8 critical things to remember in Data Mining

Published August 18, 2014   |   
Raghav Ravisankar

Data mining is the process of sorting through large data sets to uncover hidden patterns and relationships in data which can be used to make predictions that can impact businesses. The benefits of data mining vary depending on the goal and the industry. Companies in the financial industry use data mining tools to build risk models and detect fraud, while sales and marketing can mine customer data to improve lead conversion rates or to create one-to-one marketing campaigns. In this post, we discuss 8 important things to remember in Data Mining.

Things to remember in Data Mining

1. Having a clearly-defined and measurable objective for a project in mind
Data mining is often a difficult and time consuming task. Hence, not having a clear idea how to mine the data will severely affect the project’s focus. So having a clear idea of what, how and when the data will be mined is important. Do not just accumulate a big pile of data and toss it into the big data mining engine.
2. Do plan for the data to be messy and disorganized
Nowadays, data is being available in various formats and its ever increasing. So it is ever important to organize data and place it into a data mining model before getting any conclusions out of the data. These different formats means there will be a lot of time spent on ETL(Extract Transform Load) process on the data. Never underestimate the importance of good data preparation.
3. Do ask the right questions
Often, it’s the right questions which contribute to big data success rather than the right algorithms. It is very easy to make mistakes on this aspect. Making sure all the anomalies and mistakes are taken care of during the ETL process will ensure that it’s not too late. Do crosscheck the data which has been extracted with the original sources of the data and the project stakeholders.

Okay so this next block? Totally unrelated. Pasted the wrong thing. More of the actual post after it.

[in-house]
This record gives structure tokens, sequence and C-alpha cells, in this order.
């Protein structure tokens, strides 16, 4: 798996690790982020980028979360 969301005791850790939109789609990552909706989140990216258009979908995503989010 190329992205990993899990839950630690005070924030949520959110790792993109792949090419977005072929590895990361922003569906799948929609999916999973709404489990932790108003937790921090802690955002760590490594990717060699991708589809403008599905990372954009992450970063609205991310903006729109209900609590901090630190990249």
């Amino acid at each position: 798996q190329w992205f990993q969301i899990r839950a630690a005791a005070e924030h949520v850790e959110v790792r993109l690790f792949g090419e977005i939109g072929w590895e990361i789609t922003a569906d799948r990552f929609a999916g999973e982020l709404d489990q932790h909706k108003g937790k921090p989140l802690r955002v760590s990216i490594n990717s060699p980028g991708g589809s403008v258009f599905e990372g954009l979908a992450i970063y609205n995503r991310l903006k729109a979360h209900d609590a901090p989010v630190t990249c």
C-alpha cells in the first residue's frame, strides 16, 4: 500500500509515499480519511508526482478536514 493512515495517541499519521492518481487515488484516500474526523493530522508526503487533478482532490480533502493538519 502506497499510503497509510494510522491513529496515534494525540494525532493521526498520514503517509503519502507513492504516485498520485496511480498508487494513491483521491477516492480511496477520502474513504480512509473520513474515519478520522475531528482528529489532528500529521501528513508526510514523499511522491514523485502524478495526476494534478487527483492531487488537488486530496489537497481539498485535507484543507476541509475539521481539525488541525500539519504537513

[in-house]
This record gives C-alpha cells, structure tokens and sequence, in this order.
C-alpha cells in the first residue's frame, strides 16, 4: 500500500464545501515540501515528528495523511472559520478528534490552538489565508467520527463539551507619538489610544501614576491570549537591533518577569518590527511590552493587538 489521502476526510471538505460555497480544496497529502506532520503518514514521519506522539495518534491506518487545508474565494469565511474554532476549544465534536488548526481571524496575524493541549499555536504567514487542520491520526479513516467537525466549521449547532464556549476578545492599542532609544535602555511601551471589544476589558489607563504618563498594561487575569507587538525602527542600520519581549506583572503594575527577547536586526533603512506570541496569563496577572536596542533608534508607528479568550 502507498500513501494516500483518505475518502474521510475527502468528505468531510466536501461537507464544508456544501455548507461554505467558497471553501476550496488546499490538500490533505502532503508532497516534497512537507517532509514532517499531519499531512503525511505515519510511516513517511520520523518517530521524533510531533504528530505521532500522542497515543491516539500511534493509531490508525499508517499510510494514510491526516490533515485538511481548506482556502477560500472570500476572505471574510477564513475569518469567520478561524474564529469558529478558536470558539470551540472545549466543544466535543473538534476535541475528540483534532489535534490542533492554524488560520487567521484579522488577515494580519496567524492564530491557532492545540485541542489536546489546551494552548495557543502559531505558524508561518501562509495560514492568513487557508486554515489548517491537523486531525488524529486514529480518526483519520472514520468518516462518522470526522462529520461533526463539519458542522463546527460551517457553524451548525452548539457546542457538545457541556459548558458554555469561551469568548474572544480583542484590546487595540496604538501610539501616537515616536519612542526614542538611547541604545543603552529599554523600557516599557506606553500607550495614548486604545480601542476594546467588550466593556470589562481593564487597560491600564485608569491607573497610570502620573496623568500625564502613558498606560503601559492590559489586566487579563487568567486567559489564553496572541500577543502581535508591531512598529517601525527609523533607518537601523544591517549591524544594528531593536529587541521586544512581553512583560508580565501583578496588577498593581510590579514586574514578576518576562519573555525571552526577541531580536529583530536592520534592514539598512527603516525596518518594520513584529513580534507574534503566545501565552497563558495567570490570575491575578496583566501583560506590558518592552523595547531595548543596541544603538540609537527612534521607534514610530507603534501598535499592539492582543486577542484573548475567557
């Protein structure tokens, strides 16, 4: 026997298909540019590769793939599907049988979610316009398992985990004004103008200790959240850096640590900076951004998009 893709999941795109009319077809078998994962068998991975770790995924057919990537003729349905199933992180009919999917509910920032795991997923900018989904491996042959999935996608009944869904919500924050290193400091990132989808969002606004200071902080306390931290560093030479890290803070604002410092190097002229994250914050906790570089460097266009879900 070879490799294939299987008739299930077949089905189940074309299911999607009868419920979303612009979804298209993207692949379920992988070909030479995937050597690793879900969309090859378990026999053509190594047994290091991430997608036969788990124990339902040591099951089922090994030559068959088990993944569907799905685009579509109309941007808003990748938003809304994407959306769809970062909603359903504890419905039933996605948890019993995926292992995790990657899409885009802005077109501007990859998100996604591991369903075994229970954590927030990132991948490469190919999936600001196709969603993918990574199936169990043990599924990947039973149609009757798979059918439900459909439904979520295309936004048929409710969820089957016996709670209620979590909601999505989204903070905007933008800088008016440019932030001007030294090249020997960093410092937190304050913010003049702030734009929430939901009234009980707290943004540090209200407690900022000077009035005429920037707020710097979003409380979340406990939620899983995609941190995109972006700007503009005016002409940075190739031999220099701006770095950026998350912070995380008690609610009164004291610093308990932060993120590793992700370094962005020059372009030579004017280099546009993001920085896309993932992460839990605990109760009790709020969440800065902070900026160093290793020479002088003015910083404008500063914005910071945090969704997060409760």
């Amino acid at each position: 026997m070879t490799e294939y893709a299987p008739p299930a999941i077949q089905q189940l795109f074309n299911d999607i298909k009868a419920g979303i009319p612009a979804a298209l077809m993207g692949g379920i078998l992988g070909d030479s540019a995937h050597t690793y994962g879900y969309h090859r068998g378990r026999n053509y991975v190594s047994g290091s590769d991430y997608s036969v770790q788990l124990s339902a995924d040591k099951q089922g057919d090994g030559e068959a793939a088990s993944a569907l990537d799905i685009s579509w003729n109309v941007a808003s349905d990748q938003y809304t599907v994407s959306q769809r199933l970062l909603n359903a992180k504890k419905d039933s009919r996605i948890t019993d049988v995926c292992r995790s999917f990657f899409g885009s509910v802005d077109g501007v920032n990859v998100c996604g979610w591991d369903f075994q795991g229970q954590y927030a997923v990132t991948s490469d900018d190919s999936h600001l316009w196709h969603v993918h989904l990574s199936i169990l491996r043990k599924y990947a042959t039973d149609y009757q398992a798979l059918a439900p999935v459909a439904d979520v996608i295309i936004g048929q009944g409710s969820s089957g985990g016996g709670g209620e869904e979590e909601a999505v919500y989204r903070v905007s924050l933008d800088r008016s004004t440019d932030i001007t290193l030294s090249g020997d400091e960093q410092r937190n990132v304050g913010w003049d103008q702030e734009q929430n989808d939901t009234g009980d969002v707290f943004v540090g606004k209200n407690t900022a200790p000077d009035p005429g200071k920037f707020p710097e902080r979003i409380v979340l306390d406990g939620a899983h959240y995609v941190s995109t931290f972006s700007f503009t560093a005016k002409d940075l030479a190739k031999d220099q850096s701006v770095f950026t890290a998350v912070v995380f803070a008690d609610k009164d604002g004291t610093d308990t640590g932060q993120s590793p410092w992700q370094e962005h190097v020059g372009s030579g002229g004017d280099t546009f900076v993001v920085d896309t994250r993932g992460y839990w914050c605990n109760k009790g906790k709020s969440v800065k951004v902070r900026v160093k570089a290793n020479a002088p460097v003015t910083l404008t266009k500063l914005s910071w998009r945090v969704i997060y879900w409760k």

4. Do not ascribe mystical powers to the algorithms
In big data it is easy to find patterns over random entries of data. Use tests like randomization tests to iron out discrepancies. Do not over-focus on the software, it is not a sufficient replacement for your insight, abilities and capabilities. Do use more than one algorithm. Do crosscheck your algorithm with the data obtained from the ETL processes.
5. Simplify your solution
It is easy to engineer a complex solution with a lot of variables, but it is better to give a simple solution though it is not that accurate. A model a client cannot grasp is one that will not be trusted as much as one that “makes sense.”
6. Do not use the default model accuracy metric
The default model accuracy metric is useful for models where the error is not to big compared to the average. Most often, some errors are worse than others and we select models that do more than have good accuracy on average. So using default model accuracy metrics should be avoided.
7. Do not forget to document all the modelling steps and the underlying data
It is important to document all the data for future reference. It is also useful when you move in to the next step of modelling steps in each step when checking the data.
8. Do not use the same algorithm for two similar looking data sets
Chances are the two datasets have different factors into it and a really inaccurate conclusion would be attained.